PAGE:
From online shoppers to affiliate marketing pros, service expectations are changing

The link between digital marketing and consumerism is resulting in a greater emphasis on the quality of customer experience, ranging from online retail shoppers to associated services like affiliate marketing. A glance at any one of the dozens of articles that include the words “Marketing Trends for 2015” will show that customer experience, and the technology that supports it, will be big drivers of innovation and strategy in the forthcoming year.

This trend will come as little surprise to B2C organizations as success is now based on more than just the quality of product offerings. Customers are also evaluating brands on how they respond to their needs pre-sale and facilitate engagement to offer more personalised service. With the growth of online consumerism and expectations of social media engagement, customers are more prone to view brands as entities with their own personalities and obligations to help navigate the purchase funnel.

We also see those expectations expanding into the domain of service providers as it relates to the role of affiliates and affiliate marketing managers. The “customers” in this case are represented by both affiliates and the companies that rely on them to drive traffic. Like any other consumer, these stakeholders desire tailored service based on information gleaned from their behavior and performance.

Although affiliate marketing professionals are not viewed in the same way as customers making day-to-day purchases, they are still essential to generating profits and are therefore a crucial audience. Between existing affiliate marketing software and other technology solutions that make it easier to collect information and respond accordingly, customer service providers have little excuse for not addressing the expectations of their clients.

The belief that customer experience and technology will each play larger and complementary roles in marketing strategy is further supported by Gartner Research VP Laura McLellan. In a recent blog post, McLellan outlines her expectations for advancements in marketing innovation and how it will impact the customer experience:

“Recent research found more than half of marketers have already deployed or are piloting and implementing bleeding edge emerging technologies such as automatic content recognition, artificial intelligence for marketing, and the use of virtual assistants for marketing purposes,” says McLellan. “If your company seeks competitive differentiation, you won’t find it in off-the-shelf technologies – that will get you to competitive parity at best.”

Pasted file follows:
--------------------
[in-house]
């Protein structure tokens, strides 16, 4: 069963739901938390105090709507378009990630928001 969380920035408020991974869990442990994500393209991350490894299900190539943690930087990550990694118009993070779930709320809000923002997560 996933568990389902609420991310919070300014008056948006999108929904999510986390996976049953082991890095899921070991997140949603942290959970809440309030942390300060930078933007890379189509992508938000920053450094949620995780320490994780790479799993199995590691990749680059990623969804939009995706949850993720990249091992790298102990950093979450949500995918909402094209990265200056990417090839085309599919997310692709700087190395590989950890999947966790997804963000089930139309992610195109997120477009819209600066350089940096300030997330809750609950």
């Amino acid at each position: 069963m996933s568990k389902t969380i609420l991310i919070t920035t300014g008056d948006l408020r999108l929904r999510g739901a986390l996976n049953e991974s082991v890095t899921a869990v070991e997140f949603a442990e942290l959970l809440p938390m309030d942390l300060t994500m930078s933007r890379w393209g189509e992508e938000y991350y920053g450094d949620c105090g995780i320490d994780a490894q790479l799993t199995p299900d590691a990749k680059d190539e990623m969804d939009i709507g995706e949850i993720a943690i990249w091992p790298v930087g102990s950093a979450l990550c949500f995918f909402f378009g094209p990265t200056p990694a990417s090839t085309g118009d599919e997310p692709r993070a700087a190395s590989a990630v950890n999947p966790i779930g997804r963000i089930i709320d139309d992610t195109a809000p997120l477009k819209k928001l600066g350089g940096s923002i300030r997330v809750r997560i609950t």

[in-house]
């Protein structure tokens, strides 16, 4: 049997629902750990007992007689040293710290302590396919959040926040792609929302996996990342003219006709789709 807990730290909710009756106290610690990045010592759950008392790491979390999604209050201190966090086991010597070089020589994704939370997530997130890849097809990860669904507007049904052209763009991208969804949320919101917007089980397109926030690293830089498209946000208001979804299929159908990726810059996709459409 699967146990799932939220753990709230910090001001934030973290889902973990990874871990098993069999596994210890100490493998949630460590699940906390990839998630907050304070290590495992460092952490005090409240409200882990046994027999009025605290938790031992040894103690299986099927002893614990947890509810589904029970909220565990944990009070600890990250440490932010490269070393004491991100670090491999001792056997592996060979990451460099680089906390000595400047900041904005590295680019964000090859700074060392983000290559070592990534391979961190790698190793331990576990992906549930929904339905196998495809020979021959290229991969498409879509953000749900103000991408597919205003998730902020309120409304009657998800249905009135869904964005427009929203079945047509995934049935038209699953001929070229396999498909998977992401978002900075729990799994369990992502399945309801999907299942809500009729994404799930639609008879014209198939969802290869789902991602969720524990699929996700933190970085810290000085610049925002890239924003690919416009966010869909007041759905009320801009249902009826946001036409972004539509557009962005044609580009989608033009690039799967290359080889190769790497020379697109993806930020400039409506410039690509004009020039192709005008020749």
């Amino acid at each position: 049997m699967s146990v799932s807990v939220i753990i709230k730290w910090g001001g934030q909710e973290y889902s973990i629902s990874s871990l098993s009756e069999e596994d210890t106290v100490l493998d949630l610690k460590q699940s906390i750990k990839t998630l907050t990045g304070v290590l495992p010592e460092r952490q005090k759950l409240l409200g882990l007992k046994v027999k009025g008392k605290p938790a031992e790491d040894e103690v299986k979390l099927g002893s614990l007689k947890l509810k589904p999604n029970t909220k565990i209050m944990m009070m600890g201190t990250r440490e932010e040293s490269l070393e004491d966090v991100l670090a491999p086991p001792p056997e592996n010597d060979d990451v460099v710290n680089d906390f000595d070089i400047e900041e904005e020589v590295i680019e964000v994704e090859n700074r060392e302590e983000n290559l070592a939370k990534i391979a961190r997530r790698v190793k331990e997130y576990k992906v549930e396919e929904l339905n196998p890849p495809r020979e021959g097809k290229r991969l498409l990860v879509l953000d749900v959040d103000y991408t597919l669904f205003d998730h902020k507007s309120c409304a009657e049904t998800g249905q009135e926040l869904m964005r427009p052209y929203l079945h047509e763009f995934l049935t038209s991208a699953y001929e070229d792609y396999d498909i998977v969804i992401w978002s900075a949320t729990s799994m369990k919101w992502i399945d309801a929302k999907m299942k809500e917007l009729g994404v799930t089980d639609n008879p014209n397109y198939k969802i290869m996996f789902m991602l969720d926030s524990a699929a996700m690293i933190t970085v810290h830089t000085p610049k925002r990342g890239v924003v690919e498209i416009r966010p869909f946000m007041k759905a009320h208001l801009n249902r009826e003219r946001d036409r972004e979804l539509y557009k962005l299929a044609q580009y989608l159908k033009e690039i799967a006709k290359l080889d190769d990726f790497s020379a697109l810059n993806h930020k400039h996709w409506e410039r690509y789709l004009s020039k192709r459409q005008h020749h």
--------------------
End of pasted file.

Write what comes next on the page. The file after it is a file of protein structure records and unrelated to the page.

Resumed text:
Marketing Technology Rising

As we head into 2015, one term gaining traction is “marketing technologists”, which refers to technology experts migrating to marketing roles with the goal of using their expertise to enhance customer experience and increase brand loyalty. This emerging role should create a good deal of excitement and optimism in the long-term, although short-term prospects may be confronted with a shortage of individuals prepared to assume the role.

Earlier this year, John Ellett, contributor to Forbes online, wrote a piece entitled “The Rise of The Unicorns — Why Marketing Technologists Will Rule Modern Marketing”. In the article, Ellett discusses the growing importance of Chief Marketing Technology Officers (CMTOs), which are also referred to as unicorns due to their scarcity. He goes on to explain that the growing influence of CMTOs is linked to acceptance on the part of traditional marketers that they need help in an evolving digital landscape.word_power_button

“It is a fast changing world indeed and virtually impossible to know it all,” says Ellett. “So hiring resources, either internal or external advisors, who are dedicated to understanding the technologies needed to execute your marketing strategies and build better customer experiences is a prudent investment to make.”

As customer experience evolves and becomes increasingly tied to technological advancements, it will be important for concerned companies to find both the right tools and the right professionals to use those tools. The next year or two will continue to show that we are entering an era where customers can, and should, expect a higher quality of service – with a personal touch, of course.